Paying for Bush’s War

Over at the Wall Street Journal op-ed pages former W economic adviser Glenn Hubbard is sounding the alarm. “[We] stand on the verge of a very large tax increase” he says, referring the expiration of certain provisions of the 2001 and 2003 legislation known as the Bush tax cuts.

“it would be the largest increase in personal income taxes since World War II. It would be more than twice as large as President Lyndon Johnson’s surcharge to finance the war in Vietnam and the war on poverty.”

This is wrong on multiple levels. One, he’s a little late to the party. Bush already raised taxes. As Milton Friedman taught us (maybe Hubbard missed school that day): when government spends, it taxes. Once the money is spent, the only question is who will pay, and when. Therefore when W launched the Iraq War and kept it going for five years, he raised taxes. He could have collected taxes to pay for it, but he didn’t. He punted. But someone will pay.

There are several ways to pay for government spending. All of them are effectively taxes. Among the options are: a) raise personal income tax rates, or b) impose a surcharge on other government programs. There are many others, but the point is we aren’t talking about increasing taxes or not. We are talking about how to pay for taxes already imposed.

So how will this war effort be financed? Bush and Hubbard favor option “b”. They want to impose a surcharge on other government programs, primarily Medicare and Social Security. How do we know those programs are targeted? For the same reason Bugsy Malone robbed banks, “that’s where the money is”; or as Hubbard puts it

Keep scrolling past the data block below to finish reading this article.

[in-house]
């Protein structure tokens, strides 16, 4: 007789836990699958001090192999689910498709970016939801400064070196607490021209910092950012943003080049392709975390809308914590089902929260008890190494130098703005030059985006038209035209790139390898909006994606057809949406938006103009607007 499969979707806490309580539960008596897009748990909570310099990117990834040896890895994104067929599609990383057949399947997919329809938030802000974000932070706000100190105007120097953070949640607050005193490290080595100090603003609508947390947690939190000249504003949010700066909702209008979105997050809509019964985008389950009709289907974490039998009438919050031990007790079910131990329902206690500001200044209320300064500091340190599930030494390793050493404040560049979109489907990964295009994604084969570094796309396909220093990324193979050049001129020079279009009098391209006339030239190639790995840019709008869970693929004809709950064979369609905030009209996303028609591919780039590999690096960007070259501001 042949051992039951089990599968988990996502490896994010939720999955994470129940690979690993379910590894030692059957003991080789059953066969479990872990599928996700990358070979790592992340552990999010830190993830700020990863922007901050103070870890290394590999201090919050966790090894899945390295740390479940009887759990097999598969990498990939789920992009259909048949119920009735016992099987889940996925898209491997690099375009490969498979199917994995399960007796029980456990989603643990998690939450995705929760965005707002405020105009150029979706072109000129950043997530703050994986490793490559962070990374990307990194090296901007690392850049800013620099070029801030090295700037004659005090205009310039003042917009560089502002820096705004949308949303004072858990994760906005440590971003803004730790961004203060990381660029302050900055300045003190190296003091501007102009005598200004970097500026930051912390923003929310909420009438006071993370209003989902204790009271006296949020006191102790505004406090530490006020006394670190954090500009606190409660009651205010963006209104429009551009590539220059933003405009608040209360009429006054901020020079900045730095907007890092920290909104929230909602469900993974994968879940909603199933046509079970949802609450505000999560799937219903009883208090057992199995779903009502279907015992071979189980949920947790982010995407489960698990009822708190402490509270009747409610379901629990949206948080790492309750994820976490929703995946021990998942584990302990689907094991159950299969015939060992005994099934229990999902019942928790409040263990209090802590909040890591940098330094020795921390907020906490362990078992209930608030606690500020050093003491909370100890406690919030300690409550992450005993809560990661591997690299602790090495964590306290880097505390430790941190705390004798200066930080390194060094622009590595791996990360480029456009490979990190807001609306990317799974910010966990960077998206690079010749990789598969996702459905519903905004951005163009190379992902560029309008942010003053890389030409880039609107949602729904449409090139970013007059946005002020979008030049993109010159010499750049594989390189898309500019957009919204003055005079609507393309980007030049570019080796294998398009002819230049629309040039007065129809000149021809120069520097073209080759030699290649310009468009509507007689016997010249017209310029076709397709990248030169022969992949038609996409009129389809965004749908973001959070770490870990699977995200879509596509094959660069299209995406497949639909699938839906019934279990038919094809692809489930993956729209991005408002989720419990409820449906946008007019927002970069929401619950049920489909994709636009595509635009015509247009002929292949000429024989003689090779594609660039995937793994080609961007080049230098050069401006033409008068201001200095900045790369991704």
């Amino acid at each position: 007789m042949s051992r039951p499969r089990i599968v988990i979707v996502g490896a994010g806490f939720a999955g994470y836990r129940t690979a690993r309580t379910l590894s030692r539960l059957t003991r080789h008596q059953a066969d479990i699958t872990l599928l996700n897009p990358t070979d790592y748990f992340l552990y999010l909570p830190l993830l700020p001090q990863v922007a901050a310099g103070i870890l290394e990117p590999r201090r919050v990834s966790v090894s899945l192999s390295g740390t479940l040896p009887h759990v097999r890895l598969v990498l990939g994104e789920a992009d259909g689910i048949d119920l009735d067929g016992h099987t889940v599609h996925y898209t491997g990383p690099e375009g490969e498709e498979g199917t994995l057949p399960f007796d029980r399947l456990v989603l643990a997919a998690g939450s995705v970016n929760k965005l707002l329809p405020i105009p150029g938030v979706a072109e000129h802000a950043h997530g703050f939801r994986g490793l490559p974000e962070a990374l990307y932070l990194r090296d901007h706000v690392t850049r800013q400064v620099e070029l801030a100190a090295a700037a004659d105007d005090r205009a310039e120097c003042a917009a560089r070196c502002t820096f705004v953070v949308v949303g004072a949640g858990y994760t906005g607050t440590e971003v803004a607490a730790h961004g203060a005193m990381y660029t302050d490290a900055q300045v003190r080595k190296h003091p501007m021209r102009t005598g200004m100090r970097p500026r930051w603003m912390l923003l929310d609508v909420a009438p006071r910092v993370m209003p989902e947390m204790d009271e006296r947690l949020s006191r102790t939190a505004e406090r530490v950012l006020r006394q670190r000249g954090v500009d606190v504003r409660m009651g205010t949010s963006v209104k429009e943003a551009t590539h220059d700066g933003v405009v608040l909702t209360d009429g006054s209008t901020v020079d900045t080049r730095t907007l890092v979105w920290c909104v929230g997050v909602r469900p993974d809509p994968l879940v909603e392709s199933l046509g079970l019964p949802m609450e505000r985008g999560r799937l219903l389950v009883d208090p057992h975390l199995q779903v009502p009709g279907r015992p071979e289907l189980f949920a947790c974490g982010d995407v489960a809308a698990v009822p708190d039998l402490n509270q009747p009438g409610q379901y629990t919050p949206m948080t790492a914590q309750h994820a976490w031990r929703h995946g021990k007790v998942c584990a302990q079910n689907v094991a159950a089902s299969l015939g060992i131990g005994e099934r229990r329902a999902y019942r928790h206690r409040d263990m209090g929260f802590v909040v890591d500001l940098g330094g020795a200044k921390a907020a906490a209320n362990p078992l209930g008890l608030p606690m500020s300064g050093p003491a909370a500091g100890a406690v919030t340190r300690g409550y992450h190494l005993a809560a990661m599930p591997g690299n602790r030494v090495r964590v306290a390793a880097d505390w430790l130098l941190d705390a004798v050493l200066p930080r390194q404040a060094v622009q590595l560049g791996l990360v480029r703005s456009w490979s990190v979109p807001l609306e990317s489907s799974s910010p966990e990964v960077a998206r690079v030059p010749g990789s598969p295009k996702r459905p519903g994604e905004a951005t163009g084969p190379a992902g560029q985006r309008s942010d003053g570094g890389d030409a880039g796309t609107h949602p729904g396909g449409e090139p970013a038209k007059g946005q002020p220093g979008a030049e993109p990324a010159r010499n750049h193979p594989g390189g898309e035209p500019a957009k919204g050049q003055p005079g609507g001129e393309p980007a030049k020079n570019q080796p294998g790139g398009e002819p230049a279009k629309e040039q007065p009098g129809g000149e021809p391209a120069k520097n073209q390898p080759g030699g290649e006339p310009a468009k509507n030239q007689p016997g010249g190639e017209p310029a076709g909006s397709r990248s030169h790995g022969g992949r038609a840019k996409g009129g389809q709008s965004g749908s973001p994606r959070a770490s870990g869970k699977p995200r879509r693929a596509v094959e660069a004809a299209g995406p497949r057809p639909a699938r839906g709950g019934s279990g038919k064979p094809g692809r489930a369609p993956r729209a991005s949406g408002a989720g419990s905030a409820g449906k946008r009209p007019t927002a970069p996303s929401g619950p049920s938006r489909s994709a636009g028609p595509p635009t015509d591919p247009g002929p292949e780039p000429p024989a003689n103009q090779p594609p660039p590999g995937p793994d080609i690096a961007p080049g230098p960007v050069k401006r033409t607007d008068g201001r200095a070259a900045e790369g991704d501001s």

nondefense spending growth needs to be restrained to 2% per year

Indeed. Since inflation will take 3% an healthcare cost are rising 7% “nondefense” spending will be slowly strangled.

Ultimately this isn’t complicated. Either you believe the beneficiaries of social programs should pay for Bush’s War, and in the process weaken the programs themselves. Or you believe its more appropriate for the wealthy to pay for the majority of it. If the latter, then personal income tax rates need to go up. Not to the monumental proportion depicted in Hubbard’s chart. Just to the level they were in the 1990’s, about 9.5% of GDP.

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